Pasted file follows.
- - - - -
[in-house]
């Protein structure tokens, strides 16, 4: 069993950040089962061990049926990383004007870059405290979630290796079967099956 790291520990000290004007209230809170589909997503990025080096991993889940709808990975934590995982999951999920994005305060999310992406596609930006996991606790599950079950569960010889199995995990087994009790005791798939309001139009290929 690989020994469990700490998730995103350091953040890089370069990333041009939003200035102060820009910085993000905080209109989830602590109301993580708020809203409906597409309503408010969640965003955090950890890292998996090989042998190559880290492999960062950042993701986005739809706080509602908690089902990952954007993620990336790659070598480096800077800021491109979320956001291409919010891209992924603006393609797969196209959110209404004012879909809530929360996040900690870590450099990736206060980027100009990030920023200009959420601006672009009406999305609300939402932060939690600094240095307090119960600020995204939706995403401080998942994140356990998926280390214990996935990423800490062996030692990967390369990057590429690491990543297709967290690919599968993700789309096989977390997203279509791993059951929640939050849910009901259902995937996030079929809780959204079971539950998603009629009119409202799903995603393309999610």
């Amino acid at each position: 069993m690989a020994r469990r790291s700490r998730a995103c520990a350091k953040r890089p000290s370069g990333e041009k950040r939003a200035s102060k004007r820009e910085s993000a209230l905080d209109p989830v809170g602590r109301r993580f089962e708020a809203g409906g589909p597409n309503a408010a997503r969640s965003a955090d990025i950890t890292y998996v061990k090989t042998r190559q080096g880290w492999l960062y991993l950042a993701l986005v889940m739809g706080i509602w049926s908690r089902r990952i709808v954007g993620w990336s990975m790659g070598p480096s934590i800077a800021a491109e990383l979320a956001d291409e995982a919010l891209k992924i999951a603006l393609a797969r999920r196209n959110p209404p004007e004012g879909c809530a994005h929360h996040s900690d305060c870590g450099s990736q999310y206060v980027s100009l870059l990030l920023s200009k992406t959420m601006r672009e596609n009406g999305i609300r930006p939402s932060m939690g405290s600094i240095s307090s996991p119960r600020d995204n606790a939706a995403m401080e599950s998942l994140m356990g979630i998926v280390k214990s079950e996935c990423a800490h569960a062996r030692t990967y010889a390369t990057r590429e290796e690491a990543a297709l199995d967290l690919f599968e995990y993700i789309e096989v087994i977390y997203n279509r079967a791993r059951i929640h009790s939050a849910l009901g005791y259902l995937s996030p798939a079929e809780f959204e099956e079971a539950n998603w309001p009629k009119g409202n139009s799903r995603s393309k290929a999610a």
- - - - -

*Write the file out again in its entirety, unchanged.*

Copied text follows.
[in-house]
């Protein structure tokens, strides 16, 4: 069993950040089962061990049926990383004007870059405290979630290796079967099956 790291520990000290004007209230809170589909997503990025080096991993889940709808990975934590995982999951999920994005305060999310992406596609930006996991606790599950079950569960010889199995995990087994009790005791798939309001139009290929 690989020994469990700490998730995103350091953040890089370069990333041009939003200035102060820009910085993000905080209109989830602590109301993580708020809203409906597409309503408010969640965003955090950890890292998996090989042998190559880290492999960062950042993701986005739809706080509602908690089902990952954007993620990336790659070598480096800077800021491109979320956001291409919010891209992924603006393609797969196209959110209404004012879909809530929360996040900690870590450099990736206060980027100009990030920023200009959420601006672009009406999305609300939402932060939690600094240095307090119960600020995204939706995403401080998942994140356990998926280390214990996935990423800490062996030692990967390369990057590429690491990543297709967290690919599968993700789309096989977390997203279509791993059951929640939050849910009901259902995937996030079929809780959204079971539950998603009629009119409202799903995603393309999610």
């Amino acid at each position: 069993m690989a020994r469990r790291s700490r998730a995103c520990a350091k953040r890089p000290s370069g990333e041009k950040r939003a200035s102060k004007r820009e910085s993000a209230l905080d209109p989830v809170g602590r109301r993580f089962e708020a809203g409906g589909p597409n309503a408010a997503r969640s965003a955090d990025i950890t890292y998996v061990k090989t042998r190559q080096g880290w492999l960062y991993l950042a993701l986005v889940m739809g706080i509602w049926s908690r089902r990952i709808v954007g993620w990336s990975m790659g070598p480096s934590i800077a800021a491109e990383l979320a956001d291409e995982a919010l891209k992924i999951a603006l393609a797969r999920r196209n959110p209404p004007e004012g879909c809530a994005h929360h996040s900690d305060c870590g450099s990736q999310y206060v980027s100009l870059l990030l920023s200009k992406t959420m601006r672009e596609n009406g999305i609300r930006p939402s932060m939690g405290s600094i240095s307090s996991p119960r600020d995204n606790a939706a995403m401080e599950s998942l994140m356990g979630i998926v280390k214990s079950e996935c990423a800490h569960a062996r030692t990967y010889a390369t990057r590429e290796e690491a990543a297709l199995d967290l690919f599968e995990y993700i789309e096989v087994i977390y997203n279509r079967a791993r059951i929640h009790s939050a849910l009901g005791y259902l995937s996030p798939a079929e809780f959204e099956e079971a539950n998603w309001p009629k009119g409202n139009s799903r995603s393309k290929a999610a």